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Ebook Мопра by George Sand read! Book Title: Мопра
The author of the book: George Sand
Edition: Вестникарска Група България
Date of issue: April 27th 2010
Loaded: 1161 times
Reader ratings: 5.8
ISBN: No data
ISBN 13: No data
Language: English
Format files: PDF
The size of the: 953 KB
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This work has been selected by scholars as being culturally important, and is part of the knowledge base of civilization as we know it. This work was reproduced from the original artifact, and remains as true to the original work as possible. Therefore, you will see the original copyright references, library stamps (as most of these works have been housed in our most important libraries around the world), and other notations in the work.

This work is in the public domain in the United States of America, and possibly other nations. Within the United States, you may freely copy and distribute this work, as no entity (individual or corporate) has a copyright on the body of the work.

As a reproduction of a historical artifact, this work may contain missing or blurred pages, poor pictures, errant marks, etc. Scholars believe, and we concur, that this work is important enough to be preserved, reproduced, and made generally available to the public. We appreciate your support of the preservation process, and thank you for being an important part of keeping this knowledge alive and relevant.


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Read information about the author

Ebook Мопра read Online! Amantine Aurore Lucile Dupin, later Baroness (French:baronne) Dudevant (1 July 1804 – 8 June 1876), best known by her pseudonym George Sand (French pronunciation: [ʒɔʁʒ sɑ̃d]), was a French novelist. She is considered by some a feminist although she refused to join this movement. She is regarded as the first French female novelist to gain a major reputation.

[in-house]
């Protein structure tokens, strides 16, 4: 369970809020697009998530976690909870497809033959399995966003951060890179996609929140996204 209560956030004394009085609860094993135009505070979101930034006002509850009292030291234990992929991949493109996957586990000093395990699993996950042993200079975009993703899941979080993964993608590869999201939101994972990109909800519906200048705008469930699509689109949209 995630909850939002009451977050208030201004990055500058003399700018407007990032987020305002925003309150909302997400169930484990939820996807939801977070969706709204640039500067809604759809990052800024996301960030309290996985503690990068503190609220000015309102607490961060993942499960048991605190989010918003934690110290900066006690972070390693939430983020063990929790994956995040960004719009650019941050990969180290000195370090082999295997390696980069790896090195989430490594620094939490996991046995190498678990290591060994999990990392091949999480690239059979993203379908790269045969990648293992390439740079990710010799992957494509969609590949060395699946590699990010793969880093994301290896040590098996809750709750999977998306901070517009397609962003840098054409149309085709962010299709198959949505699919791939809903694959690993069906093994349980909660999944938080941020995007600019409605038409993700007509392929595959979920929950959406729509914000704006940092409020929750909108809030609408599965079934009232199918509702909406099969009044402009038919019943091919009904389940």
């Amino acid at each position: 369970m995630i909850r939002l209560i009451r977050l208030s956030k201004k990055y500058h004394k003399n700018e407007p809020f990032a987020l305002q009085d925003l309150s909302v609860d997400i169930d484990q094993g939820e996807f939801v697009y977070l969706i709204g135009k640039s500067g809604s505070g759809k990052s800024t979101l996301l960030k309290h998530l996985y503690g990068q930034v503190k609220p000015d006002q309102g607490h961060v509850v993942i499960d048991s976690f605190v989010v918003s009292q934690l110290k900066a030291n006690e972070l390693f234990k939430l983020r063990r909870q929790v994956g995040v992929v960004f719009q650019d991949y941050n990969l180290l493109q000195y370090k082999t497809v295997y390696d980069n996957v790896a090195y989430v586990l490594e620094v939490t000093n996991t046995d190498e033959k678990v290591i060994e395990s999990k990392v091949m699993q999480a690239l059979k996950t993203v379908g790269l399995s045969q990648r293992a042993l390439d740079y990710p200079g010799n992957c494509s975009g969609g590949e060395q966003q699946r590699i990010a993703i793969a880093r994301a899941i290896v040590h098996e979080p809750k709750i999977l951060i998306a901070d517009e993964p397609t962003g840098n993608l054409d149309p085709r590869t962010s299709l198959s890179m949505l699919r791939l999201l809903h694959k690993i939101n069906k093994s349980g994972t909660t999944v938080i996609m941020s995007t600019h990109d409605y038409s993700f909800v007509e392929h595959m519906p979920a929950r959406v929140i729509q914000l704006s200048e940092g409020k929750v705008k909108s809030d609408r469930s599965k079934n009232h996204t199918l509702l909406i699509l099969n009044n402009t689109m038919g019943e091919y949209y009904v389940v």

Sand's reputation came into question when she began sporting men's clothing in public — which she justified by the clothes being far sturdier and less expensive than the typical dress of a noblewoman at the time. In addition to being comfortable, Sand's male dress enabled her to circulate more freely in Paris than most of her female contemporaries could, and gave her increased access to venues from which women were often barred — even women of her social standing.

Also scandalous was Sand's smoking tobacco in public; neither peerage nor gentry had yet sanctioned the free indulgence of women in such a habit, especially in public (though Franz Liszt's paramour Marie D'Agoult affected this as well, smoking large cigars). These and other behaviors were exceptional for a woman of the early and mid-19th century, when social codes—especially in the upper classes—were of the utmost importance.

As a consequence of many unorthodox aspects of her lifestyle, Sand was obliged to relinquish some of the privileges appertaining to a baroness — though, interestingly, the mores of the period did permit upper-class wives to live physically separated from their husbands, without losing face, provided the estranged couple exhibited no blatant irregularity to the outside world.

Poet Charles Baudelaire was a contemporary critic of George Sand: "She is stupid, heavy and garrulous. Her ideas on morals have the same depth of judgment and delicacy of feeling as those of janitresses and kept women.... The fact that there are men who could become enamoured of this slut is indeed a proof of the abasement of the men of this generation."

However, other luminaries in the world of arts and letters did not necessarily agree with Baudelaire, a few quotes will suffice:

"She was a thinking bosom and one who overpowered her young lovers, all Sybil — a Romantic."
V.S. Pritchett (writer)

"What a brave man she was, and what a good woman."
Ivan Turgenev (novelist)

"The most womanly woman."
Alfred de Musset (poet)

George Sand died at Nohant, near Châteauroux, in France's Indre département on 8 June 1876, at the age of 71 and was buried in the grounds of her home there.


Reviews of the Мопра


LEON

One breath reads!

JAMES

The book brought changes in life!

LILY

Phone number you need to drive to protect against robots.

JUDE

Put it on the toilet paper! or the fireplace!

AMBER

The book is really worthy of the bestseller!




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